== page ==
Over the past fifteen years, the nature of the World Wide Web has transformed from static, individual Web pages and basic email ("Web 1.0") to the current Web ("Web 2.0") where a host of new capabilities such as social networking, wikis and instant messaging have transformed the way individuals and enterprises use the Web.

Today, "Web 3.0" technologies also known as "the Semantic Web" are gaining traction on both sides of the firewall and migrating toward the mainstream market. The Semantic Web is the World Wide Web Consortium's (W3C) vision for the next generation of the Web in which the meaning of information and services (on the Web) can be easily understood by other applications without requiring human interpretation. Semantic technologies can apply the standards developed for the Semantic Web to data within the enterprise and its supply-chains to make all enterprise information easy to find and use, based on its meaning. These technologies promise to enable a new level of data collaboration that extends the capabilities of information on the Web and in enterprise systems to be shared in dramatically more meaningful ways. So dramatic that Sir Tim Berners-Lee - a British engineer credited with inventing the Web - has identified semantics as the key technology for the next generation of the Internet.

Innovators in the financial services industry have taken a lead in applying semantic technology to pressing and chronic data challenges, many of which stem from the difficulties associated with making the vast volumes of valuable corporate intelligence locked in everything from core business applications and data warehouses to Excel spreadsheets easily accessible and reusable.

A recent example of the benefits of semantic technologies can be found in collapse of the subprime mortgage market. Ftiminancial organizations could not quickly identify and quantify the exposure to subprime mortgages that might have existed in their own portfolios. Imagine how things might have turned out if management teams, shareholders and investors could have been told exactly what they owned and where it was.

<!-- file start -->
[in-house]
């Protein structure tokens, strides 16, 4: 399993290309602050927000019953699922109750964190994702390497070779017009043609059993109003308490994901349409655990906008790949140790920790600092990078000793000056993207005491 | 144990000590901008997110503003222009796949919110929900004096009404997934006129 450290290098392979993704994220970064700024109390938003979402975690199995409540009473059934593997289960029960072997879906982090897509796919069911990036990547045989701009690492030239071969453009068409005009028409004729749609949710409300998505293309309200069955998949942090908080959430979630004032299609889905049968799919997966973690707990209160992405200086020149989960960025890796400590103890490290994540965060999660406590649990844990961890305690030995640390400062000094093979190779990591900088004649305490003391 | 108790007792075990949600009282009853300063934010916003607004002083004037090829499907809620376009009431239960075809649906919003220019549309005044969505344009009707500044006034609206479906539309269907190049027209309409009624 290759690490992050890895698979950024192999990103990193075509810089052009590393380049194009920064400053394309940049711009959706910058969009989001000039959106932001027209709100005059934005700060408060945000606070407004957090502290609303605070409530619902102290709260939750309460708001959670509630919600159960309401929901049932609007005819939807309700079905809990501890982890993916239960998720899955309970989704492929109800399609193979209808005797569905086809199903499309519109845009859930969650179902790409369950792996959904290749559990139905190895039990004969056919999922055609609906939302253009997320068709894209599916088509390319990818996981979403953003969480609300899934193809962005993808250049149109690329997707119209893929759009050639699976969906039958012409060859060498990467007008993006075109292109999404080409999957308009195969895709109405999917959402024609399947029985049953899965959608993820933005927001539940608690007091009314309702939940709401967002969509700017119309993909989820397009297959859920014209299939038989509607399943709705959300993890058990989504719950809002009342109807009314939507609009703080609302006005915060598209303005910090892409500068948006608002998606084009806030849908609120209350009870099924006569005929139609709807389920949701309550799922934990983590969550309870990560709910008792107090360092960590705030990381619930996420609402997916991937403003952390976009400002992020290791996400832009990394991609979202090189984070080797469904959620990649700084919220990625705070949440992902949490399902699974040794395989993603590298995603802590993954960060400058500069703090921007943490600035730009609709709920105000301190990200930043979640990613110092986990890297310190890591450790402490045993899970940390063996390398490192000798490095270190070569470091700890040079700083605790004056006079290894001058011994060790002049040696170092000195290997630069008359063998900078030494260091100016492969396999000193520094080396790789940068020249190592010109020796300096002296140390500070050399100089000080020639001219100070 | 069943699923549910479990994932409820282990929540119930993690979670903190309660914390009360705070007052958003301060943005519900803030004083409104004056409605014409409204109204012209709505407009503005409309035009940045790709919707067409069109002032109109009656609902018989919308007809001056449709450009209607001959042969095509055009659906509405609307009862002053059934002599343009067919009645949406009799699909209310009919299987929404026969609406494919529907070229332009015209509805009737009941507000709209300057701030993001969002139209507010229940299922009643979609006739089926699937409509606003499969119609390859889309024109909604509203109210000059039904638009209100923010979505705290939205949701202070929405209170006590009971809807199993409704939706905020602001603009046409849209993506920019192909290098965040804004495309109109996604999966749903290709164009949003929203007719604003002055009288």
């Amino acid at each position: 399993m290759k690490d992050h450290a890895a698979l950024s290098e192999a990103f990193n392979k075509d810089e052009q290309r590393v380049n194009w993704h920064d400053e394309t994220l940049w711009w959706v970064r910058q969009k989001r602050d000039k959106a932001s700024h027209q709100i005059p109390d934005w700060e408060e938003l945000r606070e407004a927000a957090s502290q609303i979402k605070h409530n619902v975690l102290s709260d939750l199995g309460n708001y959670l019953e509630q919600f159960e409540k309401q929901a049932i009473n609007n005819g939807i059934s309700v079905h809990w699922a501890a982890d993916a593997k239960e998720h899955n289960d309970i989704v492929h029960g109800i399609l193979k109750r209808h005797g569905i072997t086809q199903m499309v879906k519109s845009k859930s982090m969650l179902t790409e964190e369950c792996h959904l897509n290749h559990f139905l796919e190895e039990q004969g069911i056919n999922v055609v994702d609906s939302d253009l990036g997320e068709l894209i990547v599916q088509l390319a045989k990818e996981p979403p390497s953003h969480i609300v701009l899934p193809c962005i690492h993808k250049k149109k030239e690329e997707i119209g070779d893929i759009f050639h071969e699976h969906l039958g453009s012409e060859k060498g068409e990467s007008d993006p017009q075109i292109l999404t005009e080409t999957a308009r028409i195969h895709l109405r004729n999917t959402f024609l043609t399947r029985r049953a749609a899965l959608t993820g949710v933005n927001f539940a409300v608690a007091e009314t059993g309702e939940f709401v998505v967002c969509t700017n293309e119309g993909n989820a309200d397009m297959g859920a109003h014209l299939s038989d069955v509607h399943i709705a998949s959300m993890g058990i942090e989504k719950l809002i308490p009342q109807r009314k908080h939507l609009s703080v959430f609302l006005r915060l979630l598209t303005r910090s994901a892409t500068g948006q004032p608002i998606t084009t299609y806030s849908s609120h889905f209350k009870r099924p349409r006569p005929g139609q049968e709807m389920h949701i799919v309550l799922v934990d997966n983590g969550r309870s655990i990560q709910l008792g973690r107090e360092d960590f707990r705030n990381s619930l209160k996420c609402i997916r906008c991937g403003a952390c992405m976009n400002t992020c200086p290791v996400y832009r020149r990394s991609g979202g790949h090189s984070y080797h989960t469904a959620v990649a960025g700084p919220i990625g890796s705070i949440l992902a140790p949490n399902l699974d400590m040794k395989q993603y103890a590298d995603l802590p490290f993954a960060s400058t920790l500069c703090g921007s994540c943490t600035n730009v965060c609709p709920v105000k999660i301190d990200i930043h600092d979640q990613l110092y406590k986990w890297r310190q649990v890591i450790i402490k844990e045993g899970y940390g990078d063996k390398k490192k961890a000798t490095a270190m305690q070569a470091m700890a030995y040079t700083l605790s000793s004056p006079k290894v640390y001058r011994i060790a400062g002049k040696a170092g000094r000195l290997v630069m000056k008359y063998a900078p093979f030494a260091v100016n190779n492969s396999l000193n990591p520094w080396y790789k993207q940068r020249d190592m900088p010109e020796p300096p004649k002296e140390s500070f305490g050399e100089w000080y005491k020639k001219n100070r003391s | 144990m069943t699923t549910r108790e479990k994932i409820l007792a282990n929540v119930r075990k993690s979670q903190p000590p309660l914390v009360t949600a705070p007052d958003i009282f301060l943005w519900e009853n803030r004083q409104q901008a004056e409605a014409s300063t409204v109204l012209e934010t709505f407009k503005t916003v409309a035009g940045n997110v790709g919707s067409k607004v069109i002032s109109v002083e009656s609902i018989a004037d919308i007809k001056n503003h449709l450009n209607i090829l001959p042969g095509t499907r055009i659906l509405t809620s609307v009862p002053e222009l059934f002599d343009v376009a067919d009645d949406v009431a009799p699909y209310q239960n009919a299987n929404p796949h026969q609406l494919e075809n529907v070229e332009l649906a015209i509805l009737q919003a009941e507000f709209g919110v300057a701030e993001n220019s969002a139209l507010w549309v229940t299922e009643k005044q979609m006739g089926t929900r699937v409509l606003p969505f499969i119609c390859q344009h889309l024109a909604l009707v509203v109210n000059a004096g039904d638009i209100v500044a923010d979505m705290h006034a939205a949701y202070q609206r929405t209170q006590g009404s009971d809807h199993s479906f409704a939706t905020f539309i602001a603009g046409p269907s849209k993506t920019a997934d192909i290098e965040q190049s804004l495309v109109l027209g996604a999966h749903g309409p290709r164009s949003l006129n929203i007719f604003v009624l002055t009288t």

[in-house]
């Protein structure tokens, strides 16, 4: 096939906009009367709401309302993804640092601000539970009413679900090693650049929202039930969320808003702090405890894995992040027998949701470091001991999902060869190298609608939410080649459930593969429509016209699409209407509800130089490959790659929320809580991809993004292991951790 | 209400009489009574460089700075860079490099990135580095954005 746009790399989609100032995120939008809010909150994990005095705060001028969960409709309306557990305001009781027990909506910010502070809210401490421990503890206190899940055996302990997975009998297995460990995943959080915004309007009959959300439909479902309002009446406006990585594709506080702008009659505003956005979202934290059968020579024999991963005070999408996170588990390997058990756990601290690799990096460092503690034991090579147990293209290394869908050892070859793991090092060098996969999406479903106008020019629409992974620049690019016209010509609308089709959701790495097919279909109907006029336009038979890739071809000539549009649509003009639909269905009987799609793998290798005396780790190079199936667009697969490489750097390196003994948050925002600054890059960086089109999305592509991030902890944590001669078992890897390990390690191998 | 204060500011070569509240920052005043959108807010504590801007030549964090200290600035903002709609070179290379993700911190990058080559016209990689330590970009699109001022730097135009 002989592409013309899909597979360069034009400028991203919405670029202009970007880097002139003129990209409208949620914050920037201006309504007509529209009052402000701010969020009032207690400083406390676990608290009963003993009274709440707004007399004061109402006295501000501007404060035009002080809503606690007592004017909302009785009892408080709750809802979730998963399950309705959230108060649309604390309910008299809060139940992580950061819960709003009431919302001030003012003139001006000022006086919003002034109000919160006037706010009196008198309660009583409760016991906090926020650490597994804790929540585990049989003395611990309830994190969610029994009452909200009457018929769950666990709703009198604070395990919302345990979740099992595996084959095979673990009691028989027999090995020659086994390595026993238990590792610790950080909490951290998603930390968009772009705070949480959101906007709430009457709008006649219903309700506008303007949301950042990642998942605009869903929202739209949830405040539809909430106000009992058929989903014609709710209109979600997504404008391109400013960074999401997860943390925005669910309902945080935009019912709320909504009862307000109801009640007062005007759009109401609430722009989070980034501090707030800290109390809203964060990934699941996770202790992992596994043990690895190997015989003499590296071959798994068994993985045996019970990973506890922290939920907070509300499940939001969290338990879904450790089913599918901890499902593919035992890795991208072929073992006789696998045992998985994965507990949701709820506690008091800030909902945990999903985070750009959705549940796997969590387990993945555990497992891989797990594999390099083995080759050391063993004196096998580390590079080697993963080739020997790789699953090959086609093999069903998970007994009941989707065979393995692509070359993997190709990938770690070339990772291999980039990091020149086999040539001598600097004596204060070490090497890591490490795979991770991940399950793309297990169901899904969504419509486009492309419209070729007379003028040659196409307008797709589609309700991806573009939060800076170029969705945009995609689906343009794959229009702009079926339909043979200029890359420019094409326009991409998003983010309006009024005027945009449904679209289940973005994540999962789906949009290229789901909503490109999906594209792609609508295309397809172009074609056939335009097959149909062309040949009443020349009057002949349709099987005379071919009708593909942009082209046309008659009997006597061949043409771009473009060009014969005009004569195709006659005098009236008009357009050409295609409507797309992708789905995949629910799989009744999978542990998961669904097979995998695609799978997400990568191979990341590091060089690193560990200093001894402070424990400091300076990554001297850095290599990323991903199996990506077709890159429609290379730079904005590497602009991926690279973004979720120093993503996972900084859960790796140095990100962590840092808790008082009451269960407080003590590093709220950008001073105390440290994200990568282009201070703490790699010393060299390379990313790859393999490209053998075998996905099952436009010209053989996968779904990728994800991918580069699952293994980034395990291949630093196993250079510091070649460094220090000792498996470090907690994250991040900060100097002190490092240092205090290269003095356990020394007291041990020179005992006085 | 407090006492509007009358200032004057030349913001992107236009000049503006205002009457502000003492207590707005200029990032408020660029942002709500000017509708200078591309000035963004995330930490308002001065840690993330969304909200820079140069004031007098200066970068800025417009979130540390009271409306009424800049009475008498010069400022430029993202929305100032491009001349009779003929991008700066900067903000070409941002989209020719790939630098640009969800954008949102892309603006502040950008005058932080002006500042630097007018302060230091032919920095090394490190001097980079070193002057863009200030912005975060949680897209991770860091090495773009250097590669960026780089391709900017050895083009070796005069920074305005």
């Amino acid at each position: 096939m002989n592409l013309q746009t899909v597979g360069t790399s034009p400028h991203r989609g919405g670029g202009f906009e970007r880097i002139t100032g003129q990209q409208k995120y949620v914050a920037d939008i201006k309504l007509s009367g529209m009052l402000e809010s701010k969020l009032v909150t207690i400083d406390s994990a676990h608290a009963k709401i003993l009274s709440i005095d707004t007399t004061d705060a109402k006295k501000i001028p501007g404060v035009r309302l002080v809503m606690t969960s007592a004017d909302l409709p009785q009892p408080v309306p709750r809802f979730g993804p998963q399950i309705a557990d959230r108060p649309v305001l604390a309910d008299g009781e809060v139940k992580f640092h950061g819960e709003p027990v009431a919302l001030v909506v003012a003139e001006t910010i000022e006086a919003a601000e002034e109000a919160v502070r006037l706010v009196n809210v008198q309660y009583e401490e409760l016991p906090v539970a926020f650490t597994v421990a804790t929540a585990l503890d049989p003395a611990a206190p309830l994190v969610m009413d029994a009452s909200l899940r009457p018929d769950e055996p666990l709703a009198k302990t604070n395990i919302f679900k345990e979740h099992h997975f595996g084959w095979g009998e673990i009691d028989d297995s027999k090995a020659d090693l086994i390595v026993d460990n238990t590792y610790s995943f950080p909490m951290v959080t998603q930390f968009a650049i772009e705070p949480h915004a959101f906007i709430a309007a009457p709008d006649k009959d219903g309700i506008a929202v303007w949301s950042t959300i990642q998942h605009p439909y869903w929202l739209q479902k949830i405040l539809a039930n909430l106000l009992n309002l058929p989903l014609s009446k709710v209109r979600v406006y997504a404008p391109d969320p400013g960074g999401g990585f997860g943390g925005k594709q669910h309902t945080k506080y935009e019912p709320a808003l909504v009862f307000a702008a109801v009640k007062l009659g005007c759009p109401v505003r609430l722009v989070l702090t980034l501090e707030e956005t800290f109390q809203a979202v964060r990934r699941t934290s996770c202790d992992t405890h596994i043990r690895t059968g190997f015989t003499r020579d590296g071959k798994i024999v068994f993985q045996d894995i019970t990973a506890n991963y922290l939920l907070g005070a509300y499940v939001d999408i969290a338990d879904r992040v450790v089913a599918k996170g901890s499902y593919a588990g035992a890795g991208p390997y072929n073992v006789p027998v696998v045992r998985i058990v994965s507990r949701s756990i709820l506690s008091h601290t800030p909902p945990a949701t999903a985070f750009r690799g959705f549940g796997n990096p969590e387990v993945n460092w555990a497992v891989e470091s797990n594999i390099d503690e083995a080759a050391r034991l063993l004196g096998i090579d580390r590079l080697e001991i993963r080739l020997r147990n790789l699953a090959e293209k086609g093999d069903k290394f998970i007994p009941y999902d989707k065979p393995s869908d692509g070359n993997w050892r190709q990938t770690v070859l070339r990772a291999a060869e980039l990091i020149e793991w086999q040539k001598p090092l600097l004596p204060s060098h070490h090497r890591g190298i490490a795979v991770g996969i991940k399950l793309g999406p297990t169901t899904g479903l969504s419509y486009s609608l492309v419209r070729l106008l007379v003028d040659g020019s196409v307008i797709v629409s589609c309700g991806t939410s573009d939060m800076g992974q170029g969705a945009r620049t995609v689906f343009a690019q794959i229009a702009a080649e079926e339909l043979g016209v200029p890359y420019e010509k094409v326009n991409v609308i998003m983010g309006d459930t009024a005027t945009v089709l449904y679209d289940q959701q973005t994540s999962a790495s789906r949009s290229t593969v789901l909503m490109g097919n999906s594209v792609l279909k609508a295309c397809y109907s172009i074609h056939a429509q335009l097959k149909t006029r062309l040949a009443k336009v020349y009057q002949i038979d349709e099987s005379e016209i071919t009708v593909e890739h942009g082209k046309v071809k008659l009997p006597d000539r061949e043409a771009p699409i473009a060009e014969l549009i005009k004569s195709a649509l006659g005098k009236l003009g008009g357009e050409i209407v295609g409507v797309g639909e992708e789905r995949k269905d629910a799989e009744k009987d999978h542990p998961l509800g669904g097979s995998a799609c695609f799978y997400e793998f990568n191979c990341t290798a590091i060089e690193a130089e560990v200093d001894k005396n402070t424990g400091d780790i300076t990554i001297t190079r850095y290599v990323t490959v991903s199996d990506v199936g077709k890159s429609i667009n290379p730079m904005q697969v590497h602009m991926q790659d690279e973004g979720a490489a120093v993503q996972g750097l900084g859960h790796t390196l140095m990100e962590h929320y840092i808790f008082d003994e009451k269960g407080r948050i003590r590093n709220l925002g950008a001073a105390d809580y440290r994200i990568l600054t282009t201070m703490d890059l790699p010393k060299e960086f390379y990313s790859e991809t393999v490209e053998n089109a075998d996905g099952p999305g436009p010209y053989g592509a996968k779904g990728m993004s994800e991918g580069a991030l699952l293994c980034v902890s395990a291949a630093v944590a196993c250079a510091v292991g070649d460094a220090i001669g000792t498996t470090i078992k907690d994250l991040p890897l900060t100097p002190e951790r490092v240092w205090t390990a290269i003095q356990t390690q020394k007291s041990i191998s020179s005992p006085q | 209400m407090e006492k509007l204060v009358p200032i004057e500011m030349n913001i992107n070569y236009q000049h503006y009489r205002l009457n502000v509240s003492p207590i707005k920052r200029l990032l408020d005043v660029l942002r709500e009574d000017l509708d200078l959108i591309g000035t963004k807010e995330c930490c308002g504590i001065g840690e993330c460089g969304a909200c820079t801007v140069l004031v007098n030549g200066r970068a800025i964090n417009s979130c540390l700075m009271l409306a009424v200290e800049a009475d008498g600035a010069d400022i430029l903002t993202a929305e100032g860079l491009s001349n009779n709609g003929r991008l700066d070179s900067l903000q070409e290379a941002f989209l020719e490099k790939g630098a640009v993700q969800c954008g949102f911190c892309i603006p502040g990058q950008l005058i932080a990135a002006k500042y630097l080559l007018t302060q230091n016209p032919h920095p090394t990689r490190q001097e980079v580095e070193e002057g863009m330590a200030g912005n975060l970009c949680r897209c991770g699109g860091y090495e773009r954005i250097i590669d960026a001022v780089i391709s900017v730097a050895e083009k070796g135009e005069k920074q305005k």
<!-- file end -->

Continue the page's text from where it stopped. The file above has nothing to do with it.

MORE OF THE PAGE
As we all know now, answering this question wasn't possible because the bad loans were obscured in packages that had misleading labels and incomplete provenance. The underlying components were stored across numerous organizations and departments, and the knowledge of how those packages were assembled and stored was lost as they were moved and repackaged over time. Once the names changed and the linkages were broken, there was no way for existing data management systems to follow the path back and assess the extent of the problem. The data was stored in siloed systems ranging from traditional RDBS based applications to Excel spreadsheets that neither talk to each other nor use the same terminology.

Semantic technologies offer the potential to pierce the opacity of traditional data management systems and allow financial services organizations to answer these kinds of mission-critical questions quickly. Semantic technologies organize data based on a set of concepts known as an ontology, which captures what the data actually means, regardless of what it is named. A subprime mortgage might be recognized by its properties rather than its name, so no matter where a "thing" exists that contains the properties of a subprime mortgage, it can be located.

A semantic implementation effectively creates a fabric to which all enterprise data can be connected. One benefit of this is the ability to discover provenance and history. As data is added to or changed, it is now possible to see who changed it, how it was changed and even recall the original version, potentially a boon for standards compliance.

Lastly, unlike relational data models that require us to anticipate all the data we will need to accommodate in advance, the semantic data model can be defined as the data arrives. This allows new data to be added on the fly which is tremendously valuable as new products, services or rules are added by the business domain.

This article can also be found at AmericanBanker.com.

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